" It's such a well-worn tactic, Advertising Age, the persuasion industry's magazine of record, this year declared a moratorium on coverage."It's an annual tradition that companies, who likely don't even have the money to spend on an actual Super Bowl spot, find willing suckers in the media who give them some free PR," Ad Age wrote."Plus, we knew our ad was going to be one of the more memorable ads that the media and public would talk about well after the big game." The rep still anticipates that CBS will accept the ad, but expressed distress that the process was taking such a long time."We do wonder how long it took for them to approve the Pro-Life ad," he said when asked about Tim Tebow's hotly debated spot, "[but] regardless of whether or not you agree with CBS' decision to accept the Pro-Life ad, we do applaud them for allowing freedom of expression and hope they treat our commercial the same." Still, unlike the Tebow spot, the ad is currently all over the Internet, and is likely to become more and more visible as the days go by.A Man spokesperson said the company had offered to pay for the .6 million ad slot up front.But the fact that Man Crunch.com, the hookup site that made one of the rejected gay ads, is now “calling on every same sex advocacy group to petition CBS and let them know this discriminatory behavior will not be tolerated” seems disingenuous.After watching the spot, I’m certain it’s not worth fighting for.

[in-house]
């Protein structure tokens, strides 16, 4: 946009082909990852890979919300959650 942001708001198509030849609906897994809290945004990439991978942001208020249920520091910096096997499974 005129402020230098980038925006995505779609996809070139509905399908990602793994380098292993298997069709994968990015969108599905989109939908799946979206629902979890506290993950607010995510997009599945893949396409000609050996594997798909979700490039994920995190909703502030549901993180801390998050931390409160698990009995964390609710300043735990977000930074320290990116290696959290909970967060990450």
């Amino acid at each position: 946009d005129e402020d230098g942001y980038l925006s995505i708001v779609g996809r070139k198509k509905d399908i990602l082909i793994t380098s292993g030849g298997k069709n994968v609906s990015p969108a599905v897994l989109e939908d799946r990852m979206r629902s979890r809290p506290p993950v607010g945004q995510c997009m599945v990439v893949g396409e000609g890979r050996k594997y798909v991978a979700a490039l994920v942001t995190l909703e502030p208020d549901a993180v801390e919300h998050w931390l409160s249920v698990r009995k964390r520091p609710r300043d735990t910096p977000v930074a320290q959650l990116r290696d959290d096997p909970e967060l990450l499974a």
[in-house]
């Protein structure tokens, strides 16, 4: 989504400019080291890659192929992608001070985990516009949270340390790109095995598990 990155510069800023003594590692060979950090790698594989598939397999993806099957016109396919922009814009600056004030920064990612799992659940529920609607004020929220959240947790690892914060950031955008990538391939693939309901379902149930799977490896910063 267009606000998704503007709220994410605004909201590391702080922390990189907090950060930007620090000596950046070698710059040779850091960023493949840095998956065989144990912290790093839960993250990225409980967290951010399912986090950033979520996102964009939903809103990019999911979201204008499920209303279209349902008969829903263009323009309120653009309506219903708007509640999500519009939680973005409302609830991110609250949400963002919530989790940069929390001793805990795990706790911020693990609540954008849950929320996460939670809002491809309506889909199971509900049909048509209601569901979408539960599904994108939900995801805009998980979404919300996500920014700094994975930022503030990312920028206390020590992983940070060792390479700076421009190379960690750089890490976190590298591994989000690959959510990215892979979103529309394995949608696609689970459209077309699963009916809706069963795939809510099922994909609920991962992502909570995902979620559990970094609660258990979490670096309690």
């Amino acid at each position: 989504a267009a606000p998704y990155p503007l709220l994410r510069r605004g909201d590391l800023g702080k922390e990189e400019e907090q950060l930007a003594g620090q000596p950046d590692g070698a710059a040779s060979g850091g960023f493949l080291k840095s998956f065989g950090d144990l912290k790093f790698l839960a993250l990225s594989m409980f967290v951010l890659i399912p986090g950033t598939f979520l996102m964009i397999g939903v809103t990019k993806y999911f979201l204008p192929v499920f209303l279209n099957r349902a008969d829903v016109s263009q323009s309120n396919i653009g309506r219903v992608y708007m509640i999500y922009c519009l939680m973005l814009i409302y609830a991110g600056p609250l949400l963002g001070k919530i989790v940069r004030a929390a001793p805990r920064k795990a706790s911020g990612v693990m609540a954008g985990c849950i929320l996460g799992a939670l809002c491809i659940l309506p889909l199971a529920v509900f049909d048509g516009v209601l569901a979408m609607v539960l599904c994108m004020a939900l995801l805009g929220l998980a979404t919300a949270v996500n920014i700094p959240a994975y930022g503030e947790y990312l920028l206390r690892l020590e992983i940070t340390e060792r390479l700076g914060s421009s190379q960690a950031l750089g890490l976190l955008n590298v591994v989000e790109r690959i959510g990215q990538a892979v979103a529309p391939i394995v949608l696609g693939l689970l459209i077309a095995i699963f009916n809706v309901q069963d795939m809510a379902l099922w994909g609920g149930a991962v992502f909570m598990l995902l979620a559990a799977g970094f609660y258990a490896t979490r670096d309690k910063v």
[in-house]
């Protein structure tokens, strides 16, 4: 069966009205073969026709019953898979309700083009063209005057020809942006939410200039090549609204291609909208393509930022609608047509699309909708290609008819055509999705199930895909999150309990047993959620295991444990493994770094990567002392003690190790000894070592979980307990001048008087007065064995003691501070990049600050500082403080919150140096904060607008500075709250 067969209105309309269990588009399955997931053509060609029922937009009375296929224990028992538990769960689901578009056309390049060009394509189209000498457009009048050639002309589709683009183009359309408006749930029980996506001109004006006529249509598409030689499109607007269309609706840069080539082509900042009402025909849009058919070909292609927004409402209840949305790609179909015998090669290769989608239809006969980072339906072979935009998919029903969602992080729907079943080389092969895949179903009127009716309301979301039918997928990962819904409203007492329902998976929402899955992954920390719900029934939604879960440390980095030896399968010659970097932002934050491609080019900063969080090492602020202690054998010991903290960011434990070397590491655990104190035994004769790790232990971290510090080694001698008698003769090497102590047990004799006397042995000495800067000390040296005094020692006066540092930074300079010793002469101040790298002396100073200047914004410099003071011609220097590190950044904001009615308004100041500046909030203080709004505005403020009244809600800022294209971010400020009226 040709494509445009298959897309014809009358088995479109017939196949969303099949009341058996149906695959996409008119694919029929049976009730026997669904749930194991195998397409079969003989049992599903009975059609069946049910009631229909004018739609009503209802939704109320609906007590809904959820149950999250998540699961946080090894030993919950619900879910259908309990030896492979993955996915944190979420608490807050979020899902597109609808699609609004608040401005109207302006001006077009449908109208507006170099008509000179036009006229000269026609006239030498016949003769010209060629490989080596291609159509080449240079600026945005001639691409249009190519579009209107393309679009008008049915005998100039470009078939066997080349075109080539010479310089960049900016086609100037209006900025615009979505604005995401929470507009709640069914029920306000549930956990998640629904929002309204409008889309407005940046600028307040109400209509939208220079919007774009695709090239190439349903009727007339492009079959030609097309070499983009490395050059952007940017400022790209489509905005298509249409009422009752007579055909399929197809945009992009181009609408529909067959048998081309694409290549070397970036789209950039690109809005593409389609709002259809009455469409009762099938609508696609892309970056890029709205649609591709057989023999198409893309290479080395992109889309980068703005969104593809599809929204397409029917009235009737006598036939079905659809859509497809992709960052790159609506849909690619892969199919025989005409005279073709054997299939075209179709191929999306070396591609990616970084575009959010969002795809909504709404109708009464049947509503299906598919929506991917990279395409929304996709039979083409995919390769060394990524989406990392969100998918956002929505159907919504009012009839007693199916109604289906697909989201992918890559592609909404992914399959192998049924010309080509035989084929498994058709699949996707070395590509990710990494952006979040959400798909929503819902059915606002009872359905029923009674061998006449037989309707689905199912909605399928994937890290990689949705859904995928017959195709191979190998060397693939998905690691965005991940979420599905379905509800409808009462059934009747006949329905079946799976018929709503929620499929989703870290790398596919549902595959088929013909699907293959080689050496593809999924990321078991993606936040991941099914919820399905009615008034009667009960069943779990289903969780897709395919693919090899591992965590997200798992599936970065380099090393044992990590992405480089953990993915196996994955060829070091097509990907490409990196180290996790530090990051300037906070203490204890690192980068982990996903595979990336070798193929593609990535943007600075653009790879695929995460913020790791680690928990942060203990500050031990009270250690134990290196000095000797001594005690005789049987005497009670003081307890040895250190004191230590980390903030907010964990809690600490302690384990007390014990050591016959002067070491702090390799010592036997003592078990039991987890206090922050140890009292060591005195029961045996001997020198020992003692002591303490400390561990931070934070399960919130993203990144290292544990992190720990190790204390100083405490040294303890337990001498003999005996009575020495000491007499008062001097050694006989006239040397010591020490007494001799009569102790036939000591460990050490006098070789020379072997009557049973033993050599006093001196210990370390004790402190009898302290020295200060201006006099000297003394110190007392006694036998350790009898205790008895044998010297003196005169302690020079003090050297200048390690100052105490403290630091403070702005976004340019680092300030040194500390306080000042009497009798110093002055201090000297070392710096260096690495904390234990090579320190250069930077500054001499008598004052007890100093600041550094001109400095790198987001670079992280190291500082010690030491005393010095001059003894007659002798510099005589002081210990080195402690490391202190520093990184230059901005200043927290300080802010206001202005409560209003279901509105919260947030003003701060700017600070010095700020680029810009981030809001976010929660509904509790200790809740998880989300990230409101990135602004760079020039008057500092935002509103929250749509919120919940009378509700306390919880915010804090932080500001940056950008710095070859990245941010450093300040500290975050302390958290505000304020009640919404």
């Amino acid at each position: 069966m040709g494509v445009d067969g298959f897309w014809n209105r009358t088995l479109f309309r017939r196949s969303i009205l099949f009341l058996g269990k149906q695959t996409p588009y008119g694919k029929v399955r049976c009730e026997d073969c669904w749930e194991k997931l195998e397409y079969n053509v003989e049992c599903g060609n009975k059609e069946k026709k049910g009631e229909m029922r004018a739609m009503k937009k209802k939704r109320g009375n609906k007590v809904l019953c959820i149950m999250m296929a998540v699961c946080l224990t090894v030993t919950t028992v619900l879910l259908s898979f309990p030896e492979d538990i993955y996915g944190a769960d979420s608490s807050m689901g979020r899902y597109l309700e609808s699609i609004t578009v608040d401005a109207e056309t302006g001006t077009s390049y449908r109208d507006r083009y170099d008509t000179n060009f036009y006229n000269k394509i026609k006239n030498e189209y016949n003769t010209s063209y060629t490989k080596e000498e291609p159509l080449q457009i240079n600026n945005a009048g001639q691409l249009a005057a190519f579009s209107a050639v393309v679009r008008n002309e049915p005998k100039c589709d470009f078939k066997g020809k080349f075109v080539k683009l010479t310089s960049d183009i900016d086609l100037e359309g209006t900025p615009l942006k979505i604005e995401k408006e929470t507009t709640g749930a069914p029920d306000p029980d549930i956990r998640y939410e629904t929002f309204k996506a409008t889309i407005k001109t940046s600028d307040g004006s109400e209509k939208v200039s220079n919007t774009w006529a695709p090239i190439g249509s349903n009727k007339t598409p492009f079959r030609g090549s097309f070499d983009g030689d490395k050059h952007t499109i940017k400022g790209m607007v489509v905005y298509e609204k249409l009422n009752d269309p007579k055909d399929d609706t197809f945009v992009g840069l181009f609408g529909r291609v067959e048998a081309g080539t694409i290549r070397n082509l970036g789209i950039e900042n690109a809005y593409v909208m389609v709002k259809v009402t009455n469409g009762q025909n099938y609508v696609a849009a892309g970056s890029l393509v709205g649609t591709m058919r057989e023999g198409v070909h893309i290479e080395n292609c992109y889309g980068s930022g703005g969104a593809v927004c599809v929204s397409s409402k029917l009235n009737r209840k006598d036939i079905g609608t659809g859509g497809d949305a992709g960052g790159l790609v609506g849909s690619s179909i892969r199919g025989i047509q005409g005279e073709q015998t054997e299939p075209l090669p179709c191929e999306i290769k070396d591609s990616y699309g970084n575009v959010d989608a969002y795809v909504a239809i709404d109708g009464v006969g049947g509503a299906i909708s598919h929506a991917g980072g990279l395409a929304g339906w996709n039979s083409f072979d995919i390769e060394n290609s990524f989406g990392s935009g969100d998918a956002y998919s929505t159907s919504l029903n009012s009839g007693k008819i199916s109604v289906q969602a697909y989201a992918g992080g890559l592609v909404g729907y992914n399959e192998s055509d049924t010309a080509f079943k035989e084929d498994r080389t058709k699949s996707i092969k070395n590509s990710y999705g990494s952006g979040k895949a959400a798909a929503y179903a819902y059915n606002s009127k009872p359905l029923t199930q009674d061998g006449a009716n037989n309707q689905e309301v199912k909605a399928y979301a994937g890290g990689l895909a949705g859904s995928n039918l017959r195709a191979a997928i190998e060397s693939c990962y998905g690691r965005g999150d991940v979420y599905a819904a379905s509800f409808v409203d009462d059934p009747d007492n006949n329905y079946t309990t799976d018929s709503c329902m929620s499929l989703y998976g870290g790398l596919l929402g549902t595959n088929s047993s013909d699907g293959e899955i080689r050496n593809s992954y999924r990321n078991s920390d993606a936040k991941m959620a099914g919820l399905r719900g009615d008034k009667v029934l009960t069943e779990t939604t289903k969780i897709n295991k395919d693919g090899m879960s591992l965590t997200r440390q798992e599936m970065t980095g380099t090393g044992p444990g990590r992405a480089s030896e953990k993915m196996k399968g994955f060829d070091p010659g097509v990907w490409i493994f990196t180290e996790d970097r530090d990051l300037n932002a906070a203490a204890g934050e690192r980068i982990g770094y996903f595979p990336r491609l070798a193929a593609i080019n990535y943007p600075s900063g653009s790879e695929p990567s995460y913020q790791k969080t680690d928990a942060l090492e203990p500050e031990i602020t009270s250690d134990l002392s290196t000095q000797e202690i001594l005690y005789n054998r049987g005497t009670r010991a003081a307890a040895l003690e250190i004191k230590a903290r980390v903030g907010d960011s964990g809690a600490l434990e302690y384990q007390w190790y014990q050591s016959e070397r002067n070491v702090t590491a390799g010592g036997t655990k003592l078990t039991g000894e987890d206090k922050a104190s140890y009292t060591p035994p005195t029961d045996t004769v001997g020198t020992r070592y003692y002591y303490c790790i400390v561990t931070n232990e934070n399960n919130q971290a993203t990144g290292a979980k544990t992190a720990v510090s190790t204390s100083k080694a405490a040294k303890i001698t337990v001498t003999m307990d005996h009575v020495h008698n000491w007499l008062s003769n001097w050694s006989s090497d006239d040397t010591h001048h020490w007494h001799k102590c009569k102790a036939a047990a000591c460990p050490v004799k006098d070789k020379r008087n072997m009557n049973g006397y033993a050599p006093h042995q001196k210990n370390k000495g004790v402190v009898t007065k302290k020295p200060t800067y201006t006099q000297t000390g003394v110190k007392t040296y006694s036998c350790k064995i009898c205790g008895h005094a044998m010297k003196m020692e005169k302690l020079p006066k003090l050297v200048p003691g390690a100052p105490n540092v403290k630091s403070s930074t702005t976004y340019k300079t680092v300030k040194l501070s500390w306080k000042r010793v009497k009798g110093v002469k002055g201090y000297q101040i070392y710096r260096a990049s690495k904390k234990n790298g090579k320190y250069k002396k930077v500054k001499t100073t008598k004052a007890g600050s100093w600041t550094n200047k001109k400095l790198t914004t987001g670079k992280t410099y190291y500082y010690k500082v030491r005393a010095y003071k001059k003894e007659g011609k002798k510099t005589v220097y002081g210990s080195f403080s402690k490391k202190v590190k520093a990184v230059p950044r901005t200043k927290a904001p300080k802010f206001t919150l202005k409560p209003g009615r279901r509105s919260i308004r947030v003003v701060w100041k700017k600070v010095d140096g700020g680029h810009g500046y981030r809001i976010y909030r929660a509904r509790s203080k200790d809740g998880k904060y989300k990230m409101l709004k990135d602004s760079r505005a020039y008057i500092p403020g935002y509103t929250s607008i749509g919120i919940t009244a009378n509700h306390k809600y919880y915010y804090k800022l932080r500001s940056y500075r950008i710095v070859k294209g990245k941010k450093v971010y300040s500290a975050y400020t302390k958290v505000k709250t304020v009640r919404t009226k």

But for every one that does that, there's another that submits a blatantly over-the-top piece of creative for review with no real expectation of getting it accepted.
“Equipment” could equal “cock”, but maybe that’s a stretch.
TOO GAY FOR FRITO-LAYIn 2011, Doritos' annual "Crash the Super Bowl" contest got a little too gay for Frito-Lay.
OK folks, if you want to advocate for gay rights or marriage, perhaps -- but don't appear to enjoy same sex contact in an ad airing during a game where grown men will be knocking each other nearly senseless -- you still have an opening.
Bombshells, bawdy jokes and bans: The most risqué Super Bowl ads of all time feature all that and more. Diet Pepsi Several experts cited Diet Pepsi's 1992 Super Bowl ad featuring Cindy Crawford as a classic of the sex-sells approach.